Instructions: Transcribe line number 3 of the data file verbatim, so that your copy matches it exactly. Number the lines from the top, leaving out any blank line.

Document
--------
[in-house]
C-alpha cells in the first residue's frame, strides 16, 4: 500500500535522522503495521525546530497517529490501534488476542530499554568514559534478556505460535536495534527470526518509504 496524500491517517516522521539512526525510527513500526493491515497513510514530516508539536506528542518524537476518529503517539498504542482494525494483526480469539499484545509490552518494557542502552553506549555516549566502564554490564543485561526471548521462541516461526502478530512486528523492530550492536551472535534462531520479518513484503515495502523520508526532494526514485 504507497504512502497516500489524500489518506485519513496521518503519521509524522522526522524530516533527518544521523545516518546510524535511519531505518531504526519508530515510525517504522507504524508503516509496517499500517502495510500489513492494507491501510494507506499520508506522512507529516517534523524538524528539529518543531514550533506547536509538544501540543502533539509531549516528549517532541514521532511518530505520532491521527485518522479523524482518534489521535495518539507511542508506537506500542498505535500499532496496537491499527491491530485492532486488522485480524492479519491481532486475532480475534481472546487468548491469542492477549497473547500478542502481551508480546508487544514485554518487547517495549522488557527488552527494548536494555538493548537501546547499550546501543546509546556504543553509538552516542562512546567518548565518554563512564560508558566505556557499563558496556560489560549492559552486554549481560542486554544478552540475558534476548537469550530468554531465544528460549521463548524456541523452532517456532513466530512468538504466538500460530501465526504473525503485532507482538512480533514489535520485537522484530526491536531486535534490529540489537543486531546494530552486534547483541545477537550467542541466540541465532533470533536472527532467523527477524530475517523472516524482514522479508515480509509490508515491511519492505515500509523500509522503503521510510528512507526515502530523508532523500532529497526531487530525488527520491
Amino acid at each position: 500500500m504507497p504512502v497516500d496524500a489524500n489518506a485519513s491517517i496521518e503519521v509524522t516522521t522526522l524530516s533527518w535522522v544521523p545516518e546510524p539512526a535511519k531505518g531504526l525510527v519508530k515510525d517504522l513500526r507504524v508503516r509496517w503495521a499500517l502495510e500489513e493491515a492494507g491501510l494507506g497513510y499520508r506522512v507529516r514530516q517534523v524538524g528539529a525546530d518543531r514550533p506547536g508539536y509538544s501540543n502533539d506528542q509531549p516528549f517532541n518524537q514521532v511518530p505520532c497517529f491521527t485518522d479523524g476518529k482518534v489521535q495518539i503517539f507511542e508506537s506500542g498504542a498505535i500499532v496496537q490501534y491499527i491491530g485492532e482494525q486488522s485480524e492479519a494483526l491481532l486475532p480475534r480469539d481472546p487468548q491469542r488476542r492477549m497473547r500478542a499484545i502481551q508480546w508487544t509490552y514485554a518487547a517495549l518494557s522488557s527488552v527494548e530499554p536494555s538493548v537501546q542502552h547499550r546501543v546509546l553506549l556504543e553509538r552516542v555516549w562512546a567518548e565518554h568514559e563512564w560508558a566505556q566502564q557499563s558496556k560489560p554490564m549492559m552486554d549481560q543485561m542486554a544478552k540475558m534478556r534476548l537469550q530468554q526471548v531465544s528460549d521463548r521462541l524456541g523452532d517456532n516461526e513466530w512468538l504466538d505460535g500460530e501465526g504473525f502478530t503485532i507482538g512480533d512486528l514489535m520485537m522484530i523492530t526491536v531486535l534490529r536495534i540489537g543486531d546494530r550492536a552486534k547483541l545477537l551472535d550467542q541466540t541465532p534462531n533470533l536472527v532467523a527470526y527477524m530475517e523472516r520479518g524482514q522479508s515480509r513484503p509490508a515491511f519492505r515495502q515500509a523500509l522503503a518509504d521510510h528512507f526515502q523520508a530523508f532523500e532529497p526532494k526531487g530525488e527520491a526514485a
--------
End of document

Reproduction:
Amino acid at each position: 500500500m504507497p504512502v497516500d496524500a489524500n489518506a485519513s491517517i496521518e503519521v509524522t516522521t522526522l524530516s533527518w535522522v544521523p545516518e546510524p539512526a535511519k531505518g531504526l525510527v519508530k515510525d517504522l513500526r507504524v508503516r509496517w503495521a499500517l502495510e500489513e493491515a492494507g491501510l494507506g497513510y499520508r506522512v507529516r514530516q517534523v524538524g528539529a525546530d518543531r514550533p506547536g508539536y509538544s501540543n502533539d506528542q509531549p516528549f517532541n518524537q514521532v511518530p505520532c497517529f491521527t485518522d479523524g476518529k482518534v489521535q495518539i503517539f507511542e508506537s506500542g498504542a498505535i500499532v496496537q490501534y491499527i491491530g485492532e482494525q486488522s485480524e492479519a494483526l491481532l486475532p480475534r480469539d481472546p487468548q491469542r488476542r492477549m497473547r500478542a499484545i502481551q508480546w508487544t509490552y514485554a518487547a517495549l518494557s522488557s527488552v527494548e530499554p536494555s538493548v537501546q542502552h547499550r546501543v546509546l553506549l556504543e553509538r552516542v555516549w562512546a567518548e565518554h568514559e563512564w560508558a566505556q566502564q557499563s558496556k560489560p554490564m549492559m552486554d549481560q543485561m542486554a544478552k540475558m534478556r534476548l537469550q530468554q526471548v531465544s528460549d521463548r521462541l524456541g523452532d517456532n516461526e513466530w512468538l504466538d505460535g500460530e501465526g504473525f502478530t503485532i507482538g512480533d512486528l514489535m520485537m522484530i523492530t526491536v531486535l534490529r536495534i540489537g543486531d546494530r550492536a552486534k547483541l545477537l551472535d550467542q541466540t541465532p534462531n533470533l536472527v532467523a527470526y527477524m530475517e523472516r520479518g524482514q522479508s515480509r513484503p509490508a515491511f519492505r515495502q515500509a523500509l522503503a518509504d521510510h528512507f526515502q523520508a530523508f532523500e532529497p526532494k526531487g530525488e527520491a526514485a